Outcome Measure Review
Review contributed by: Julie Penner
What is Catastrophizing?
The definition of catastrophizing is an “exaggerated negative ‘mental set’ brought to bear during actual or anticipated painful experience.”1,p53 In pain literature, catastrophizing correlates with highler levels of physical and emotional distress because:
- catastrophizing increases attention to the painful sesnation, which might contribute to chronic hyperalgesia;
- catastophizing is associated with higher levels of negative emotion, which might reduce pain tolerance;
- catastrophizing may have an impact on the endogenous pain modulation systems, which might reduce the effectiveness of rehabilitation and pharmacological interventions for individuals experience pain.1,2
Pain literature suggests that catastrophizing may also provide a positive function for coping with pain; catastrophizing may serve as a ‘communal’ approach for dealing with pain (i.e., as a coping strategy to attract social attention and support).1,2 In such cases, catastrophizing may “only become truly maladaptive under chronic pain or chronic illness conditions.”2, p.11
What is the Pain Catastrophizing Scale?
The Pain Catastophizing Scale (PCS) was developed in 1995 to facilitate research that studied the effects of catastrophizing on pain experience. Catastrophizing in the context of pain experience is now viewed as a three-dimensional construct that includes rumination, magnification, and helplessness. These dimensions are mesured as subscales of the PCS (see the following table). Multiple studies support the theoretical distinction between these three subscales.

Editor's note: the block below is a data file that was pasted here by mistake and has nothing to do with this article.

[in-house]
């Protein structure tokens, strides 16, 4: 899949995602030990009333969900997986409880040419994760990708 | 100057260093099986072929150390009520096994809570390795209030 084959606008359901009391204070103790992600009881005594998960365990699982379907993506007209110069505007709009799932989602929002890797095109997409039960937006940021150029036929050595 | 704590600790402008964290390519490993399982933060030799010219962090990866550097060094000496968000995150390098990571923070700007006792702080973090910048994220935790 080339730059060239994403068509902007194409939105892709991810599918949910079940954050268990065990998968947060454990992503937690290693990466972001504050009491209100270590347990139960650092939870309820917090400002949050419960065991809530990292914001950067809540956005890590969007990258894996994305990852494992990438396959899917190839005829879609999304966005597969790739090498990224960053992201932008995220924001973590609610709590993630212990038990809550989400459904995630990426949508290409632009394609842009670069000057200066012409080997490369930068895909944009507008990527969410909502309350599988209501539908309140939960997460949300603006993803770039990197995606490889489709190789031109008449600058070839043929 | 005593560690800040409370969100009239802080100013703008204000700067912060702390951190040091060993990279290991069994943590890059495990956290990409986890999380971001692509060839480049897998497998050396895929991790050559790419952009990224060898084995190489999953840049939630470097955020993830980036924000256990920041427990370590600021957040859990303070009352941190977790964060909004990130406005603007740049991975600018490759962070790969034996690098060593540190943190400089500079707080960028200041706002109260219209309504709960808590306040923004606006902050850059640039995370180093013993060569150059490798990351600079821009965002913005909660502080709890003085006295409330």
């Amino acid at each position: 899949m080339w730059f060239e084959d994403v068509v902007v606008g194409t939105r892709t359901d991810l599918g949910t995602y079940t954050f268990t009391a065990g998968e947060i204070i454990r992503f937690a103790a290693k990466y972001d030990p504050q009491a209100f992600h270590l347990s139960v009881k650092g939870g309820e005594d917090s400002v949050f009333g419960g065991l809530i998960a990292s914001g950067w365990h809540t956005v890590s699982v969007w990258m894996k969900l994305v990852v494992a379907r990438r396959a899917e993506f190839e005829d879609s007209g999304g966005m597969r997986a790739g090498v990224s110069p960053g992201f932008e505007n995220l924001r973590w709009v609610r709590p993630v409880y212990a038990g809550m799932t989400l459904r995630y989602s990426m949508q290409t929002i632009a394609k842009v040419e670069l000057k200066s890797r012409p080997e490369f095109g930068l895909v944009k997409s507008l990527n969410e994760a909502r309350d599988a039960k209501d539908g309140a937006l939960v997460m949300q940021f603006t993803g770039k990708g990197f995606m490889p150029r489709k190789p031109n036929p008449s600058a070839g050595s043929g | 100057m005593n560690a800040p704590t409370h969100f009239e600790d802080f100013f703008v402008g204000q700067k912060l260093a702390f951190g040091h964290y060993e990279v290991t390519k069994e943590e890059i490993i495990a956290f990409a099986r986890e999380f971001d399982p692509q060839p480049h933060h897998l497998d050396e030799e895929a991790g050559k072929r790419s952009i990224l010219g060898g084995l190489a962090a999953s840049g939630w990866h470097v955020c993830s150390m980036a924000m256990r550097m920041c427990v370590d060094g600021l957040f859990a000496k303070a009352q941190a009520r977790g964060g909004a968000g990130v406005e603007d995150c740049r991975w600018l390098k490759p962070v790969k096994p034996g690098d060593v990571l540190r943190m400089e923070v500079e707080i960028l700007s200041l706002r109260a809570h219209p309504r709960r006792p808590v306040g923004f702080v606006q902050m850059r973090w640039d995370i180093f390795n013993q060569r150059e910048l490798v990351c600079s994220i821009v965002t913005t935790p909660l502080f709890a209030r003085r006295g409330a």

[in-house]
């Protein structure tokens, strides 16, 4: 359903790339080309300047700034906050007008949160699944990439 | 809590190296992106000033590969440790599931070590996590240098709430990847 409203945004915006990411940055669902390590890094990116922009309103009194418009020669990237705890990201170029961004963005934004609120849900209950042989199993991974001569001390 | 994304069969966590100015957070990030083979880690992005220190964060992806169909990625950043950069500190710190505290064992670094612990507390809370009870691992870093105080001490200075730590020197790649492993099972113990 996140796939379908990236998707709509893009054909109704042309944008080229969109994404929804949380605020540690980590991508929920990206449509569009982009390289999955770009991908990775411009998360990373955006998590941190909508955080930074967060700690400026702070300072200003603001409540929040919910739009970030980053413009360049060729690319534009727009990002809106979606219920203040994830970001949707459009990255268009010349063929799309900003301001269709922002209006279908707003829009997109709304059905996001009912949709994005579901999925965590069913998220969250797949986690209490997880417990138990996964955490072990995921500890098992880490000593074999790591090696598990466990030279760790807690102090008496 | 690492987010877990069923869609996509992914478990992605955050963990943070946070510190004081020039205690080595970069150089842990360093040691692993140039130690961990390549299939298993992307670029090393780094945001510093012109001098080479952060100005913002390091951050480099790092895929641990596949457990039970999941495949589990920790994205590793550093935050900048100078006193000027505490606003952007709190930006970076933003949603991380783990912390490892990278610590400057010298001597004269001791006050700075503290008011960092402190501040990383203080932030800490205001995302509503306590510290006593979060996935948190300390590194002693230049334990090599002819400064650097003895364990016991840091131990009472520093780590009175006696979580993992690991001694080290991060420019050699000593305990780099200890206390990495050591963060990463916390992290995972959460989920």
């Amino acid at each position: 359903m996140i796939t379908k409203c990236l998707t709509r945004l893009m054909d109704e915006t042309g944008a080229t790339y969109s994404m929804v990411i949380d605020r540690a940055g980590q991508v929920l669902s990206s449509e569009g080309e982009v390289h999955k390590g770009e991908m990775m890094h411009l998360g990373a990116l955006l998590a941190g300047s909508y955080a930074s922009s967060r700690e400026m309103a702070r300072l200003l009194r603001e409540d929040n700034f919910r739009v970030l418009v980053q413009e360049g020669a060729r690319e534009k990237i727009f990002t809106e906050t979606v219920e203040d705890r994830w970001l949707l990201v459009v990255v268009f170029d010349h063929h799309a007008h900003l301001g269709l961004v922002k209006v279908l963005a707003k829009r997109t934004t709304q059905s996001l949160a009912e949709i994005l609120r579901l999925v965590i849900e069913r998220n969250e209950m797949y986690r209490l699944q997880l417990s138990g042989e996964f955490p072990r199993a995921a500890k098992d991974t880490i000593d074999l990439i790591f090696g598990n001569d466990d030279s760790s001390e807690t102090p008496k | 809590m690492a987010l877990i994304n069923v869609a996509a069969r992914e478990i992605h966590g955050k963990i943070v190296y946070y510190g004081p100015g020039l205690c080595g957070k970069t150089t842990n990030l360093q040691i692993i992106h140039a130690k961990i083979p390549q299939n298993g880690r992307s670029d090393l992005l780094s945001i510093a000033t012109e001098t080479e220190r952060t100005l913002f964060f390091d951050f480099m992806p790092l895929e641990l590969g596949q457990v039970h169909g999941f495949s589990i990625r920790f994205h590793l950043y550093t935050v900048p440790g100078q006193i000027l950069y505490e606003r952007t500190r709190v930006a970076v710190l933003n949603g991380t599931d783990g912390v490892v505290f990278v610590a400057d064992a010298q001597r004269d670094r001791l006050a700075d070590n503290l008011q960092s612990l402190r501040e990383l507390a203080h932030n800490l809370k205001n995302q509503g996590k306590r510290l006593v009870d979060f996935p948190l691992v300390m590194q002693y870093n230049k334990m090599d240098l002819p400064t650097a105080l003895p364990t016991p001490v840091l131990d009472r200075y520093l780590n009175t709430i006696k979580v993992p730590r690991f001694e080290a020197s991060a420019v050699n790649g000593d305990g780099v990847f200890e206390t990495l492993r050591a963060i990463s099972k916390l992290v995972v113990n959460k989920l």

The PCS, comprised of 13 questions, is simple to administer; completing and scoring the scale takes less than five minutes. The PCS requires a Grade 6 reading level. A child and adolescent version of the PCS (PCS-C) written at a Grade 4 reading level, has also been developed and validated.4
|PCS Subscales||Example||Subscale Scoring|
|Helplessness||“It’s awful and I feel that it overwhelms me”|
(PCS Item 4)
|Sum of Items 1+2+3+4+5+12|
|Magnification||“I wonder whether something serious may happen”|
(PCS Item 13)
|Sum of Items 6+7+13|
|Rumination||“I keep thinking about how much it hurts”|
(PCS Item 10)
|Sum of Items 8+9+10+11|
Why should you consider using the PCS?
- An individual who thinks catastrophically about his/her painful condition(s) might be at risk for developing chronic pain2
- Knowledge of catastrophic thinking will enable you, as a clinica, to more effectively tailor pain treatment plans to individuals’ needs (by addressing the three catastophizing subscales and by referring individuals to other specialists as necessary)2.
Access the PCS
You can find the PCS (adult, spouse, and child versions) by following the link:
You may also find the PCS User Manual helpful:
- Sullivan, M.J.L., Thorn, B., Haythornthwaite, J.A., Keefe, F.J., Martin, M., Bradley, L.A., & Lefebvre, J.C. (2001). Theoretical perspectives on the relation between catastrophizing and pain. The Clinical Journal of Pain, 15, 52-64.
- Sullivan, M.J.L. (2009). The pain catastrophizing scale user manual. Retrieved from http://sullivan-painresearch.mcgill.ca/pdf/pcs/PCSManual_English.pdf.
- Van Damme, S., Crombez, G., Bijttebier, P., Goubert, L., & Van Houdenhove, B. (2002). A confirmatory factor analysis of the pain catastrophiczing scale: invariant factor structure across clincial and non-clinical populations. Pain, 96, 319-324.
- Crombez, G., Bijttebier, P., Eccleston, C., Mascagni, T., Mertens, G., Goubert, L., & Verstraeten, K. (2003). The child version of the pain catastrophizing scale (PSC-C): a preliminary validation. Pain, 104, 639-646.